What Makes Humans Unique ?(IV): Shared Intentionality – The Foundation of Human Uniqueness?

What Makes Humans Unique (IV): Shared Intentionality – The Foundation of Human Uniqueness?

Shared or collective intentionality is the ability and motivation to engage with others in collaborative, co-operative activities with joint goals and intentions. (Tomasello et al. 2005). The term also implies that the collaborators’ psychological processes are jointly directed at something and take place within a joint attentional frame (Hurford 2007: 320, Tomasello et al. 2005).

Michael Tomasello and his colleagues at the Max-Planck-Institute for Evolutionary Anthropology in Leipzig, Germany have proposed that shared intentionality and the cognitive infrastructure supporting it may be the crucial feature that makes humans unique.

(You can hear Michael Tomasello talk about shared intentionality in his brief 2009 acceptance speech for the prestigeous “Hegel-Price” here. Transcript here)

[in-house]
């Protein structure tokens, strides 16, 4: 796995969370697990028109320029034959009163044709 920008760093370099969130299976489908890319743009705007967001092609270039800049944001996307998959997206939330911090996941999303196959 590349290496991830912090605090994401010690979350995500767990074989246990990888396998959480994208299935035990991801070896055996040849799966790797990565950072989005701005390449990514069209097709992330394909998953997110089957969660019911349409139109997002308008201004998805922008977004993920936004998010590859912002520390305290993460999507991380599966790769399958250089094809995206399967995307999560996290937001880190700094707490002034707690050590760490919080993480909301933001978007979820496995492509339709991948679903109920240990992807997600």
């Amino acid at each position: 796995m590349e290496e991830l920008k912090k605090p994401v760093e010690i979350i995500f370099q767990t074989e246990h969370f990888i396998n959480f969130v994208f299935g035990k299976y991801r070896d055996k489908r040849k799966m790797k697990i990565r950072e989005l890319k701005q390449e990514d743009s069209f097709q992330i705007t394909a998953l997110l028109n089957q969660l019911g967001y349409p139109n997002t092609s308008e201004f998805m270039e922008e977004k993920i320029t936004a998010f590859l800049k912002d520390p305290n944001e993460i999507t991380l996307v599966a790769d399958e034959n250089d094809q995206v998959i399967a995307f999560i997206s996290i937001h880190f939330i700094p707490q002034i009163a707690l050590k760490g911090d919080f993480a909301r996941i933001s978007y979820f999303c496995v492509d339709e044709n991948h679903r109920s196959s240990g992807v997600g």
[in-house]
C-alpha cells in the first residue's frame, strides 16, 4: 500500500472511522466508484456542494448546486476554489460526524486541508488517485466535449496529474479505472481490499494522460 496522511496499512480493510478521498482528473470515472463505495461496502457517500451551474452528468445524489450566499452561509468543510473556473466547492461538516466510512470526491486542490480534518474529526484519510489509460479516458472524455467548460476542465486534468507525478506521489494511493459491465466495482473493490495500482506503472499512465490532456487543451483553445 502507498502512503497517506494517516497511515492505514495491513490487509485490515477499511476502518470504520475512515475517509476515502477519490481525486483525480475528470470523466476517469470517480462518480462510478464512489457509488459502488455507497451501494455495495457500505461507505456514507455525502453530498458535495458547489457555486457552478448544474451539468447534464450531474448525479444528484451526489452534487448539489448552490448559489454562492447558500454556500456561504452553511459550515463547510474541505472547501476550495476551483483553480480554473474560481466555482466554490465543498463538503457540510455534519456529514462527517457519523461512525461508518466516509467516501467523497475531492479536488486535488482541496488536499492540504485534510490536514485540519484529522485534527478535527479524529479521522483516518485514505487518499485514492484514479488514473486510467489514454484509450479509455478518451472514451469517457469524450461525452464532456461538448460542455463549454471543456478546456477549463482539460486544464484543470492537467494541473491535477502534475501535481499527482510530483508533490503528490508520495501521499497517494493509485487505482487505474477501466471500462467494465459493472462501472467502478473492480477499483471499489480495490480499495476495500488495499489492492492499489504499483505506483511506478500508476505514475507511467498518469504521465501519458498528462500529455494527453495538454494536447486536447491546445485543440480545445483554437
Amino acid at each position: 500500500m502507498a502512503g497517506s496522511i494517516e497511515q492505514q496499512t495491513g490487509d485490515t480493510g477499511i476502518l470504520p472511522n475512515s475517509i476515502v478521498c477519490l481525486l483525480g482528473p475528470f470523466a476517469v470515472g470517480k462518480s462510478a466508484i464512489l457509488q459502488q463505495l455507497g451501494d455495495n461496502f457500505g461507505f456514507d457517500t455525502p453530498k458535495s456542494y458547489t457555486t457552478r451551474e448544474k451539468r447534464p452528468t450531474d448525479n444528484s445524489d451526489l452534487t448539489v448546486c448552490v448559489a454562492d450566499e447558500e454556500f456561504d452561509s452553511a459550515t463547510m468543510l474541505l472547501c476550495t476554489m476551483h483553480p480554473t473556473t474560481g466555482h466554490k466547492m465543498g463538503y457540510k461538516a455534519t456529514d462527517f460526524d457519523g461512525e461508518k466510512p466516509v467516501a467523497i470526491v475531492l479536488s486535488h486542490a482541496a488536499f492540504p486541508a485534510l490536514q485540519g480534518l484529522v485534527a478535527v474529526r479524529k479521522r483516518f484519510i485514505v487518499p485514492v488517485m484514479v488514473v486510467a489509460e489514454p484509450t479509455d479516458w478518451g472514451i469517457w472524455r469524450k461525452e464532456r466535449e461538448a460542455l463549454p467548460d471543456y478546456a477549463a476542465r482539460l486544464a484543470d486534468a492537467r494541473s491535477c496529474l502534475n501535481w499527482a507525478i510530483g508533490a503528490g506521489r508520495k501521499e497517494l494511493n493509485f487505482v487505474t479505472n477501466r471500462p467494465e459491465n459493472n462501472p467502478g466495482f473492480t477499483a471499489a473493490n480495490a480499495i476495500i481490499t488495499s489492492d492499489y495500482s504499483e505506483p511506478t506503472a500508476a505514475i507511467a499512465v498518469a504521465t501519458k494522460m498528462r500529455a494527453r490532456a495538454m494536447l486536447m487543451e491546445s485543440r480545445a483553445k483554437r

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What Makes Humans Unique? (II): Six Candidates for What Makes Human Cognition Uniquely Human

ResearchBlogging.orgWhat makes humans unique? This never-ending debate has sparked a long list of proposals and counter-arguments and, to quote from a recent article on this topic,

“a similar fate  most likely awaits some of the claims presented here. However such demarcations  simply  have  to  be  drawn  once  and  again.  They  focus  our  attention, make us wonder, and direct and stimulate research, exactly because they provoke and challenge other researchers to take up the glove and prove us wrong.” (Høgh-Olesen 2010: 60)

In this post, I’ll focus on six candidates that might play a part in constituting what makes human cognition unique, though there are countless others (see, for example, here).

One of the key candidates for what makes human cognition unique is of course language and symbolic thought. We are “the articulate mammal” (Aitchison 1998) and an “animal symbolicum” (Cassirer 2006: 31). And if one defining feature truly fits our nature, it is that we are the “symbolic species” (Deacon 1998). But as evolutionary anthropologists Michael Tomasello and his colleagues argue,

“saying that only humans have language is like saying that only humans build skyscrapers, when the fact is that only humans (among primates) build freestanding shelters at all” (Tomasello et al. 2005: 690).

Language and Social Cognition